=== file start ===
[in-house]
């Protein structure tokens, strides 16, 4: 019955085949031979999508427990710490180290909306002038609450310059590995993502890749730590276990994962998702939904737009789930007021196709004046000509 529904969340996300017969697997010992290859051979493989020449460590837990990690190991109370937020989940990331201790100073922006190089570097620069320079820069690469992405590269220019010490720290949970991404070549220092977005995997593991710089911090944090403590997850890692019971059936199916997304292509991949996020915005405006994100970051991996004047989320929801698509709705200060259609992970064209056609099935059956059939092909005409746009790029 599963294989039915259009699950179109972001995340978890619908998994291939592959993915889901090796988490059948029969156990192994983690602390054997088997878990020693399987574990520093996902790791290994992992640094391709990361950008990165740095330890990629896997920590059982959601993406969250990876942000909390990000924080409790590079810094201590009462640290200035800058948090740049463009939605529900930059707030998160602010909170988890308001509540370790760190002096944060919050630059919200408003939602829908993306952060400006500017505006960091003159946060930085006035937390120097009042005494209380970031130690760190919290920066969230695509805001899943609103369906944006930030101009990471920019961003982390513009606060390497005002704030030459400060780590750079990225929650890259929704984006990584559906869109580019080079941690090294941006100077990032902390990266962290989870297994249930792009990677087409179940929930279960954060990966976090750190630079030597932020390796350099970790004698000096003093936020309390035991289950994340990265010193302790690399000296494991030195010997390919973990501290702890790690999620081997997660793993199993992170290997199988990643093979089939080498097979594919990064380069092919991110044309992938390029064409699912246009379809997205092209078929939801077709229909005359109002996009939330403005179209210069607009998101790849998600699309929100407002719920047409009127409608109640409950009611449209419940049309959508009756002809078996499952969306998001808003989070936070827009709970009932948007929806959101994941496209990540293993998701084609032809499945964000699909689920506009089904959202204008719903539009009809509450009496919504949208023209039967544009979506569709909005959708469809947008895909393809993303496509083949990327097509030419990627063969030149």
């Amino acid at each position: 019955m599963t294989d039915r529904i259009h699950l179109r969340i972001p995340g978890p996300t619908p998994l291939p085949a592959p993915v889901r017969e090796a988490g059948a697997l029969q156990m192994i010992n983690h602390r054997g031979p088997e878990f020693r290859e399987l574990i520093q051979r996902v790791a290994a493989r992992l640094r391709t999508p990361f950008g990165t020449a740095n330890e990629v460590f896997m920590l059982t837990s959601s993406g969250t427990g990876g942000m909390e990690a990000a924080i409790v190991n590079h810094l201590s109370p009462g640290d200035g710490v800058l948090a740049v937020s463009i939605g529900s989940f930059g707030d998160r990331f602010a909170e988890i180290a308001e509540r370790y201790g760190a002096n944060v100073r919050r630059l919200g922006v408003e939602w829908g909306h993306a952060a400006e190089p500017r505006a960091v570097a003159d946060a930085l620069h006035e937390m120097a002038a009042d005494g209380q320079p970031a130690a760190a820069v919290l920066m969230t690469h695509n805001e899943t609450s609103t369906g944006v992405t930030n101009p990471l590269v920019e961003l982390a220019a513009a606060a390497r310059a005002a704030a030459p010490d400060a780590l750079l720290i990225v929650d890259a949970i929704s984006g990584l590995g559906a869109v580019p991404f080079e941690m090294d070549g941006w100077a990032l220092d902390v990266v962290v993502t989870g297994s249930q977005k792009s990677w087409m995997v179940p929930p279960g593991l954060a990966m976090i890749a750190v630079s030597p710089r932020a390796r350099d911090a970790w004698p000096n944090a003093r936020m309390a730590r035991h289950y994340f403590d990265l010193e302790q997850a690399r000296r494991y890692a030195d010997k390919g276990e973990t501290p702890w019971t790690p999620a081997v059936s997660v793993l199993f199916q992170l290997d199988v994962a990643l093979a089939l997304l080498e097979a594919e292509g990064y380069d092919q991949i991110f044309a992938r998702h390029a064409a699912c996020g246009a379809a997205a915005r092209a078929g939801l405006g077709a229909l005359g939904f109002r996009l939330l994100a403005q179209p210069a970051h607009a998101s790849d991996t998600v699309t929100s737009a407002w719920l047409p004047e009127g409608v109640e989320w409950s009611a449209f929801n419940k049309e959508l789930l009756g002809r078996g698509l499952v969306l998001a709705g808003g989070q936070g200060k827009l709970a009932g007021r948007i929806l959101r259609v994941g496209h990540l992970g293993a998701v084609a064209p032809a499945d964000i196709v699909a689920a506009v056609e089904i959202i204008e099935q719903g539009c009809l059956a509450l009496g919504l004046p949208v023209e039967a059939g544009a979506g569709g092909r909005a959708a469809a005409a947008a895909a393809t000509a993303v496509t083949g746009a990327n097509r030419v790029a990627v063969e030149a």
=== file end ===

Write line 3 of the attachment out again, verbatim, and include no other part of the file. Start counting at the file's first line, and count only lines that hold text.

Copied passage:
């Amino acid at each position: 019955m599963t294989d039915r529904i259009h699950l179109r969340i972001p995340g978890p996300t619908p998994l291939p085949a592959p993915v889901r017969e090796a988490g059948a697997l029969q156990m192994i010992n983690h602390r054997g031979p088997e878990f020693r290859e399987l574990i520093q051979r996902v790791a290994a493989r992992l640094r391709t999508p990361f950008g990165t020449a740095n330890e990629v460590f896997m920590l059982t837990s959601s993406g969250t427990g990876g942000m909390e990690a990000a924080i409790v190991n590079h810094l201590s109370p009462g640290d200035g710490v800058l948090a740049v937020s463009i939605g529900s989940f930059g707030d998160r990331f602010a909170e988890i180290a308001e509540r370790y201790g760190a002096n944060v100073r919050r630059l919200g922006v408003e939602w829908g909306h993306a952060a400006e190089p500017r505006a960091v570097a003159d946060a930085l620069h006035e937390m120097a002038a009042d005494g209380q320079p970031a130690a760190a820069v919290l920066m969230t690469h695509n805001e899943t609450s609103t369906g944006v992405t930030n101009p990471l590269v920019e961003l982390a220019a513009a606060a390497r310059a005002a704030a030459p010490d400060a780590l750079l720290i990225v929650d890259a949970i929704s984006g990584l590995g559906a869109v580019p991404f080079e941690m090294d070549g941006w100077a990032l220092d902390v990266v962290v993502t989870g297994s249930q977005k792009s990677w087409m995997v179940p929930p279960g593991l954060a990966m976090i890749a750190v630079s030597p710089r932020a390796r350099d911090a970790w004698p000096n944090a003093r936020m309390a730590r035991h289950y994340f403590d990265l010193e302790q997850a690399r000296r494991y890692a030195d010997k390919g276990e973990t501290p702890w019971t790690p999620a081997v059936s997660v793993l199993f199916q992170l290997d199988v994962a990643l093979a089939l997304l080498e097979a594919e292509g990064y380069d092919q991949i991110f044309a992938r998702h390029a064409a699912c996020g246009a379809a997205a915005r092209a078929g939801l405006g077709a229909l005359g939904f109002r996009l939330l994100a403005q179209p210069a970051h607009a998101s790849d991996t998600v699309t929100s737009a407002w719920l047409p004047e009127g409608v109640e989320w409950s009611a449209f929801n419940k049309e959508l789930l009756g002809r078996g698509l499952v969306l998001a709705g808003g989070q936070g200060k827009l709970a009932g007021r948007i929806l959101r259609v994941g496209h990540l992970g293993a998701v084609a064209p032809a499945d964000i196709v699909a689920a506009v056609e089904i959202i204008e099935q719903g539009c009809l059956a509450l009496g919504l004046p949208v023209e039967a059939g544009a979506g569709g092909r909005a959708a469809a005409a947008a895909a393809t000509a993303v496509t083949g746009a990327n097509r030419v790029a990627v063969e030149a």